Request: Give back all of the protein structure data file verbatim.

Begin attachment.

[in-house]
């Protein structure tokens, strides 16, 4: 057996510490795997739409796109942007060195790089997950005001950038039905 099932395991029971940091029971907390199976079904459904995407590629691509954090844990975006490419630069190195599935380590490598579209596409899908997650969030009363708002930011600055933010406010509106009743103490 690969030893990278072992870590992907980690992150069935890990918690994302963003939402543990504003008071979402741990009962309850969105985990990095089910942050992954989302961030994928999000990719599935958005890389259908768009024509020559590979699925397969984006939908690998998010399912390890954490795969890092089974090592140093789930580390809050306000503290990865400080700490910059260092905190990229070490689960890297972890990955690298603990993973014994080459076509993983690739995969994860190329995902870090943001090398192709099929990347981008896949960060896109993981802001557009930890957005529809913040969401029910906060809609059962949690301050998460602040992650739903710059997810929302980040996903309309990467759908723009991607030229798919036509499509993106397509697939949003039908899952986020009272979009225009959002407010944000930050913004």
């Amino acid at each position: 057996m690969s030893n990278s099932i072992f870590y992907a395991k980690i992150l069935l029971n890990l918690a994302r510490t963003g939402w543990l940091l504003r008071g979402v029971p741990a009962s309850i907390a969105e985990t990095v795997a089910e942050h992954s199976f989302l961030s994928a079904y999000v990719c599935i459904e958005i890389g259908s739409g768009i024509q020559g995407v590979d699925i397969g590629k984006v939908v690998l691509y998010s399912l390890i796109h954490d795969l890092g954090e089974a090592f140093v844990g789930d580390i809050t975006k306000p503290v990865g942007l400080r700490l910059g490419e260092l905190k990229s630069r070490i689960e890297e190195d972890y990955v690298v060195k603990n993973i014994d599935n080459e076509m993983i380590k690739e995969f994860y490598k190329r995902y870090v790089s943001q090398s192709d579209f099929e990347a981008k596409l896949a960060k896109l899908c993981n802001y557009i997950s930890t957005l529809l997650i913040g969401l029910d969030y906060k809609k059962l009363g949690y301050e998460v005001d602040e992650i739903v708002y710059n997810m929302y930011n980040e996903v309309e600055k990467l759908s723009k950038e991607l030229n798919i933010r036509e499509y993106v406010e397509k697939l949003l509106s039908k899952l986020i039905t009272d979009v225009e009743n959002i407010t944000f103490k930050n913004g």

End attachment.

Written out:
[in-house]
């Protein structure tokens, strides 16, 4: 057996510490795997739409796109942007060195790089997950005001950038039905 099932395991029971940091029971907390199976079904459904995407590629691509954090844990975006490419630069190195599935380590490598579209596409899908997650969030009363708002930011600055933010406010509106009743103490 690969030893990278072992870590992907980690992150069935890990918690994302963003939402543990504003008071979402741990009962309850969105985990990095089910942050992954989302961030994928999000990719599935958005890389259908768009024509020559590979699925397969984006939908690998998010399912390890954490795969890092089974090592140093789930580390809050306000503290990865400080700490910059260092905190990229070490689960890297972890990955690298603990993973014994080459076509993983690739995969994860190329995902870090943001090398192709099929990347981008896949960060896109993981802001557009930890957005529809913040969401029910906060809609059962949690301050998460602040992650739903710059997810929302980040996903309309990467759908723009991607030229798919036509499509993106397509697939949003039908899952986020009272979009225009959002407010944000930050913004």
């Amino acid at each position: 057996m690969s030893n990278s099932i072992f870590y992907a395991k980690i992150l069935l029971n890990l918690a994302r510490t963003g939402w543990l940091l504003r008071g979402v029971p741990a009962s309850i907390a969105e985990t990095v795997a089910e942050h992954s199976f989302l961030s994928a079904y999000v990719c599935i459904e958005i890389g259908s739409g768009i024509q020559g995407v590979d699925i397969g590629k984006v939908v690998l691509y998010s399912l390890i796109h954490d795969l890092g954090e089974a090592f140093v844990g789930d580390i809050t975006k306000p503290v990865g942007l400080r700490l910059g490419e260092l905190k990229s630069r070490i689960e890297e190195d972890y990955v690298v060195k603990n993973i014994d599935n080459e076509m993983i380590k690739e995969f994860y490598k190329r995902y870090v790089s943001q090398s192709d579209f099929e990347a981008k596409l896949a960060k896109l899908c993981n802001y557009i997950s930890t957005l529809l997650i913040g969401l029910d969030y906060k809609k059962l009363g949690y301050e998460v005001d602040e992650i739903v708002y710059n997810m929302y930011n980040e996903v309309e600055k990467l759908s723009k950038e991607l030229n798919i933010r036509e499509y993106v406010e397509k697939l949003l509106s039908k899952l986020i039905t009272d979009v225009e009743n959002i407010t944000f103490k930050n913004g």